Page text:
Ken Myers, the Practicality of Metaphysics, and the Upcoming Touchstone Conference

For decades I have been spiritually strengthened from Ken Myers’s ministry at the Mars Hill Audio Journal, which offers interviews with a variety of scholars on the most pressing issues of our time. Myers, whose first radio interview was with Johnny Cash, has spoken to some of the leading philosophers, sociologists, historians, psychologists, economists, and theologians of our day.

In addition to running Mars Hill Audio, Myers is a regular contributor to Salvo’s parent publication, Touchstone Magazine. Published by the Fellowship of St. James, Touchstone is a bimonthly “Big Think” journal for reflecting more deeply about the faith.

In the latest issue of Touchstone, Myers contributed an article titled, “Ruler Over All: Notes Toward the Restitution of Christian Culture.” Myers explored the definition and significance of culture, and the impossibility of a purely neutral secular state. Drawing on the work of Matthew Arnold, T. S. Eliot, Philip Rieff, and other thinkers, he points out that, “To be a member of a culture is to inherit, inhabit, honor, and respect a shared way of life.” Myers continued:

For millennia, human beings within traditional cultures were given guidance about how to live, guidance that served like roadmaps and guardrails. The work of a culture was to sustain an “inherited organization of permissions and restraints.” A culture was a moral legacy, a received and communally shared way of life, not just a set of options for personalized lifestyles, to be adopted or discarded at whim.

Myers believes that as our society increasingly throws off all restraint and moral guardrails, we are moving into a state of affairs that might best be described as “post-cultural America.” One symptom of our current anti-culture is the illusion that pluralism and diversity are possible within a value-neutral secular order. But this “ignores how substantive ideas about what is good or true are frequently—necessarily—smuggled into allegedly neutral policies and procedures.” Myers continues:

The modern liberal state—which polices the shape of modern culture—claims to be neutral, but its operational assumptions about the nature of reality are metaphysically biased…. The very claim that a society should be ordered without reference to any vision of the nature of reality is itself a metaphysical claim.

In Myers’ reading of the situation, the only antidote to the nihilistic metaphysics of the modern secular state, and the only cure for the emerging anti-cultural condition, is Christianity. Myers quotes T.S. Eliot:

If Christianity goes, the whole of our culture goes. Then you must start painfully again, and you cannot put on a new culture ready made. You must wait for the grass to grow to feed the sheep to give the wool out of which your new coat will be made. You must pass through many centuries of barbarism.

How do we painfully rebuild the ruins amid widespread barbarism? Following Eliot, Myers believes we need to go back to basics and reassert the centrality of metaphysics. Indeed, behind our cultural upheavals is a metaphysical confusion about the nature of reality itself:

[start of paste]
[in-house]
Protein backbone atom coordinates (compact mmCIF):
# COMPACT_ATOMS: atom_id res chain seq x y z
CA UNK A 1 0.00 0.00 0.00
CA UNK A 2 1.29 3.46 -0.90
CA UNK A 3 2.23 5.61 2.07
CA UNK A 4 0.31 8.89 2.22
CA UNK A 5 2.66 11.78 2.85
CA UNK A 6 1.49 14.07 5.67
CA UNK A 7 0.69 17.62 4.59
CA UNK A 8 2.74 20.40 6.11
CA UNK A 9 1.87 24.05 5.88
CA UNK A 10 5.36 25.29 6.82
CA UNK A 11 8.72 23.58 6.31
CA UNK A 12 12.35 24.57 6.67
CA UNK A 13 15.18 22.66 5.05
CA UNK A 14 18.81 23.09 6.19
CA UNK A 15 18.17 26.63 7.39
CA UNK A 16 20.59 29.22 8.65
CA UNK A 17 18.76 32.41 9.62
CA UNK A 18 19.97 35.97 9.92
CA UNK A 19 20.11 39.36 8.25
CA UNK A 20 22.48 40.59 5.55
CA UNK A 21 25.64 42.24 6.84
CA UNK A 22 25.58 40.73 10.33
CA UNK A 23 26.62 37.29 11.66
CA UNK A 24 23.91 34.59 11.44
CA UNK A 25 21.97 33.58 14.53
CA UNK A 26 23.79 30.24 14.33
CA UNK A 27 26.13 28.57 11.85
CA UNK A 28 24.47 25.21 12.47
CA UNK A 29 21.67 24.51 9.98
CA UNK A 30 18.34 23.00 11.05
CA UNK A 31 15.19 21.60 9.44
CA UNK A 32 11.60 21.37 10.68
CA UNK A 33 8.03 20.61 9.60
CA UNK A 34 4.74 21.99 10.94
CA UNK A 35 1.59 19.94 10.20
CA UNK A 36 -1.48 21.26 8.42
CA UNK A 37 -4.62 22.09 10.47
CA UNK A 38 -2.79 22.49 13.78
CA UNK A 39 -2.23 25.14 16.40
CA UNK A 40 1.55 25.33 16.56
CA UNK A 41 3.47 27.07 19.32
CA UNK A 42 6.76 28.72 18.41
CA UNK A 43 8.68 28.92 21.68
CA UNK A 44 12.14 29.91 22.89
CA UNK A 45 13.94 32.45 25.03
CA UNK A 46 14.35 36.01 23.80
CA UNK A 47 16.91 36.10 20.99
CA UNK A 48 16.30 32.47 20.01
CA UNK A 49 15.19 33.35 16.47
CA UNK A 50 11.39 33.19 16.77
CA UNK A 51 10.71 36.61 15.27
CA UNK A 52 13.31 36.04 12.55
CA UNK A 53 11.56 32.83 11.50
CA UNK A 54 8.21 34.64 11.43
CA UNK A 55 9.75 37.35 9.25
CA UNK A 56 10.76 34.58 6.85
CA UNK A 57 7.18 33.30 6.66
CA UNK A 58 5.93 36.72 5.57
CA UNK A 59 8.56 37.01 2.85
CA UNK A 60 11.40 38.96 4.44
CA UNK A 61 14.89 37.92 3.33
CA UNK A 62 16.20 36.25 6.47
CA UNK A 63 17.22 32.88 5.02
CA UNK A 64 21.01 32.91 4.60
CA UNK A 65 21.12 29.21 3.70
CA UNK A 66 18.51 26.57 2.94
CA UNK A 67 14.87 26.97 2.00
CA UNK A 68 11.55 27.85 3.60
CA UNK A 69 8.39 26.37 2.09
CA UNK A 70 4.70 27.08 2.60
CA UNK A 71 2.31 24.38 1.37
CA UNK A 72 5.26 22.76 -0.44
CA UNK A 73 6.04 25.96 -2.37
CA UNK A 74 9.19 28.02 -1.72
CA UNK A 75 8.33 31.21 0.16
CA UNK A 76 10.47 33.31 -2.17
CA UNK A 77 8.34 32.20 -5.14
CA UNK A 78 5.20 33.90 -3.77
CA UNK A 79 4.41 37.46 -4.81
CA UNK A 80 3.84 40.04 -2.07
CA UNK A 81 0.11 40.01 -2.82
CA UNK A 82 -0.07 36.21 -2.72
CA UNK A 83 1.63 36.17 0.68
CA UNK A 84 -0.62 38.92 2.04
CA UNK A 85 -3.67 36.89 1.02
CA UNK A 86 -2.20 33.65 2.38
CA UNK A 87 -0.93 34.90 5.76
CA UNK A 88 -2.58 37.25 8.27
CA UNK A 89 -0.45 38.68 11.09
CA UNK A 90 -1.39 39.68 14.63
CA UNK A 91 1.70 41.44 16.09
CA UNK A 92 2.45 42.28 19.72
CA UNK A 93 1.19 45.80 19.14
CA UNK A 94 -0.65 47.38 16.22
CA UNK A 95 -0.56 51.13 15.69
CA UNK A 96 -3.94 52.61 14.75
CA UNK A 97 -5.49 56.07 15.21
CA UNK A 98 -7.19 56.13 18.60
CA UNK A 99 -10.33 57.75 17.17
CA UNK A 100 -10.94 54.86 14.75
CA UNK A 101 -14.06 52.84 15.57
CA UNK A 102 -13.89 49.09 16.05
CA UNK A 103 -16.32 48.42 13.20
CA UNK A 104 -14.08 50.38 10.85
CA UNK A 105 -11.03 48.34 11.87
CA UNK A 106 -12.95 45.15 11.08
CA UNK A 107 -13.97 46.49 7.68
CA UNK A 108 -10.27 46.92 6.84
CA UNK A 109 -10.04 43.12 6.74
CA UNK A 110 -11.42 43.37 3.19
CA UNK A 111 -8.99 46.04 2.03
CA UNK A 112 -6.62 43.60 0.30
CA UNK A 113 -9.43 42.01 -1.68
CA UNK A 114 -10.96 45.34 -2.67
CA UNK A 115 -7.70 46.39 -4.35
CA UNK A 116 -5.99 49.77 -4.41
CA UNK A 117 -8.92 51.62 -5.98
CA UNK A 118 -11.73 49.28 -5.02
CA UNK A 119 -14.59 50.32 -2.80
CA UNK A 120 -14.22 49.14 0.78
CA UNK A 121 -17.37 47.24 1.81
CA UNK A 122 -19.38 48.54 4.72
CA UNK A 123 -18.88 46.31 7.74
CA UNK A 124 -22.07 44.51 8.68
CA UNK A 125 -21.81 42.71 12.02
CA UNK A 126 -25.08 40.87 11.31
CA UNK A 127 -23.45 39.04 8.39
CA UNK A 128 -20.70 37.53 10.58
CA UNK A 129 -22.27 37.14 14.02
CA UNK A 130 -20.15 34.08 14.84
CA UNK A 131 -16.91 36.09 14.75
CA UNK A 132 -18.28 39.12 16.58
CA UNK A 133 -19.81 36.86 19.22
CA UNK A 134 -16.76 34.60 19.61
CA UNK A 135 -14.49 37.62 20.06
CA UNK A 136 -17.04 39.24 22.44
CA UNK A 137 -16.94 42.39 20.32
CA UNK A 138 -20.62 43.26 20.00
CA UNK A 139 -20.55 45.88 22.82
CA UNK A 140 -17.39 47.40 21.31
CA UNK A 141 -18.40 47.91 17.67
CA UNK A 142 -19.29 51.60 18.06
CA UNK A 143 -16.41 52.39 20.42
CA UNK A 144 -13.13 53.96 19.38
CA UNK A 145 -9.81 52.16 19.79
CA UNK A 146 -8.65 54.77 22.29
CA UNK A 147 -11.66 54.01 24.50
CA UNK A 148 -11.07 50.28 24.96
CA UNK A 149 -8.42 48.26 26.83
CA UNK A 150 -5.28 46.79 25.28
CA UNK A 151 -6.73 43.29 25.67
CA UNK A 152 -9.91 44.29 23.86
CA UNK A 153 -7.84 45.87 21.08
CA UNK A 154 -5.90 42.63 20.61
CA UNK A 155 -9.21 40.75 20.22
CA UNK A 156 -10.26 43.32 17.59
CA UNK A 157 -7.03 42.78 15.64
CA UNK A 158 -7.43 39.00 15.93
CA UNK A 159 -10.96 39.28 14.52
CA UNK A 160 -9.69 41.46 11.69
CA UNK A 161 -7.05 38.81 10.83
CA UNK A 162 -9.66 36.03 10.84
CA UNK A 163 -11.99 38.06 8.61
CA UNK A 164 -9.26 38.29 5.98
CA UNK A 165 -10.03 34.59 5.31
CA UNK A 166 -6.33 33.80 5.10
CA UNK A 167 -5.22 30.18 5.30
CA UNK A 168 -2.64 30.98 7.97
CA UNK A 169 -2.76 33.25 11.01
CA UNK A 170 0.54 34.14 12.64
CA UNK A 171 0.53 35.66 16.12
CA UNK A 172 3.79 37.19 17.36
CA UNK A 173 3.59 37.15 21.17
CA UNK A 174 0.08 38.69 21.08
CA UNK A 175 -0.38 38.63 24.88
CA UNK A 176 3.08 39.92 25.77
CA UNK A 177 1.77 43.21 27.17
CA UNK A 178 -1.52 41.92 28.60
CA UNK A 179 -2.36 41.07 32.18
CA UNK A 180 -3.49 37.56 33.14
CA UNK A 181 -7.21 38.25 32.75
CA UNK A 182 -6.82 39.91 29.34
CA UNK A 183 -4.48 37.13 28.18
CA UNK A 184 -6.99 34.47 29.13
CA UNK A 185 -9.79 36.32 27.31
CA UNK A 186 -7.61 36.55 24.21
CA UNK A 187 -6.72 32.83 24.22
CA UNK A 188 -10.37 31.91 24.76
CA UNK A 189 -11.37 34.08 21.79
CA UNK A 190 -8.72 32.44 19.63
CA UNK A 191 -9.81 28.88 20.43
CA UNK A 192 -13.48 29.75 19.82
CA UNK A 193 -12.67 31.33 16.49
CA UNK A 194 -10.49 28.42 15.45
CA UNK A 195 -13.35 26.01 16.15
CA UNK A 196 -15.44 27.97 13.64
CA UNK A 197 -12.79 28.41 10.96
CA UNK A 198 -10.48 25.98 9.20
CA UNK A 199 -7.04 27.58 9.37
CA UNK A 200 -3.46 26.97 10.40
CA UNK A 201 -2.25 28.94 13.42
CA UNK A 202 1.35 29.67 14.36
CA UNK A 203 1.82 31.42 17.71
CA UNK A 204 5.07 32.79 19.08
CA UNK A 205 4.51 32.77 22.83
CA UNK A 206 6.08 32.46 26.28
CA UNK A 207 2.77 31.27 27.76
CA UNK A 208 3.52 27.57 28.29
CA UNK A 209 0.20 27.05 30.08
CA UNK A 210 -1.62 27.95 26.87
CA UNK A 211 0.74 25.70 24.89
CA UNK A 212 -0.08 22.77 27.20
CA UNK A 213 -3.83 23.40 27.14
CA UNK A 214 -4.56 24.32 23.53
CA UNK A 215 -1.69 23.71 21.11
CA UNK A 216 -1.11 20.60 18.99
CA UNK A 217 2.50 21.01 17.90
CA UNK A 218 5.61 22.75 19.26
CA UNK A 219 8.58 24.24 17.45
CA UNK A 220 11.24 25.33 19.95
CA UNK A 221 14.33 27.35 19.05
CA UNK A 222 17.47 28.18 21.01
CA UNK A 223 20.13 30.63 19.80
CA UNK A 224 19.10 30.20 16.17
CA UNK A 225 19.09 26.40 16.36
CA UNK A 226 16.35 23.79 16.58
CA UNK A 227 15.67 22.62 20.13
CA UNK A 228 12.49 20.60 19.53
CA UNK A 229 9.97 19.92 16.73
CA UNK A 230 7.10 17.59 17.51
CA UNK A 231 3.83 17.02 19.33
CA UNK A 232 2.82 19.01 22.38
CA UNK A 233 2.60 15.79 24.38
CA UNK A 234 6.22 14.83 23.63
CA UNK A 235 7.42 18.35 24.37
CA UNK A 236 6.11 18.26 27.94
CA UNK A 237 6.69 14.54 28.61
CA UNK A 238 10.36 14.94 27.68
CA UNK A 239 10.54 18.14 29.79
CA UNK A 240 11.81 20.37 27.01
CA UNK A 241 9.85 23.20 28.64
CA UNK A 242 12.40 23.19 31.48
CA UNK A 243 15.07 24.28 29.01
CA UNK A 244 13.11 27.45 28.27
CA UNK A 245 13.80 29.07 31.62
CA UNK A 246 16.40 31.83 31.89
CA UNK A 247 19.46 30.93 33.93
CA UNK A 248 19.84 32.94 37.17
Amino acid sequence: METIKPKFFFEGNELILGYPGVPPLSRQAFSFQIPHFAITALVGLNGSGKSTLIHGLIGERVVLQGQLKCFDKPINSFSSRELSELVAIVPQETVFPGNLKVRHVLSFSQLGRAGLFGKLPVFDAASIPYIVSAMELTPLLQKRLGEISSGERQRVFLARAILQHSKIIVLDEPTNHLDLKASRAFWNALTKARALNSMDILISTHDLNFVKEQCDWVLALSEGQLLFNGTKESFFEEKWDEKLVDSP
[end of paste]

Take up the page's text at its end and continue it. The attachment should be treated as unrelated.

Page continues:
Modern men and women are deeply confused about what things really are, not just about what is true and what is good, but about what is real, a confusion that is sustained by many of our cultural institutions.

Myers then quotes Paul Tyson, whose 2014 book Returning to Reality makes the case that what our world needs is a paradigm shift in our very perception of reality:

For the very hope of a basic shift in our civilizational direction, there needs to be an alternative vision of the very nature of reality. And there needs to be a community, a fellowship of believers, who can imagine and enact an alternative way of life via acts of intelligent collective micro-resistance premised on the ontological reality of the Lordship of Christ and the participation of Christians in the body of Christ on earth…. Metaphysics is never simply metaphysics; metaphysics is always also politics, commerce, technology, morality, religion, art, and knowledge. So what we assume to be the nature of reality—what metaphysical beliefs we are committed to—is a matter of the utmost practical and political significance.

See Also

Reading Myers’s reflections in Touchstone reminded me how grateful I am for his ministry over the years, both the Mars Hill Audio Journal and his Touchstone column. So you can only imagine my excitement when we managed to engage Myers as one of the speakers at the upcoming Touchstone conference.

Hosted in Deerfield, Illinois from October 12-14, this year’s conference will focus on helping us understand the crisis of authority currently gripping our nation. At the conference, Myers will conduct an interview on Friday, and also interview our panel of speakers on Saturday.

If you’re able to make it, be sure to visit the Salvo table to say hello. I’ll be there, as will Terrell Clemmons and others from the Salvo team.

For more information and to register, visit The Crisis of Authority: The 2023 Touchstone Conference.


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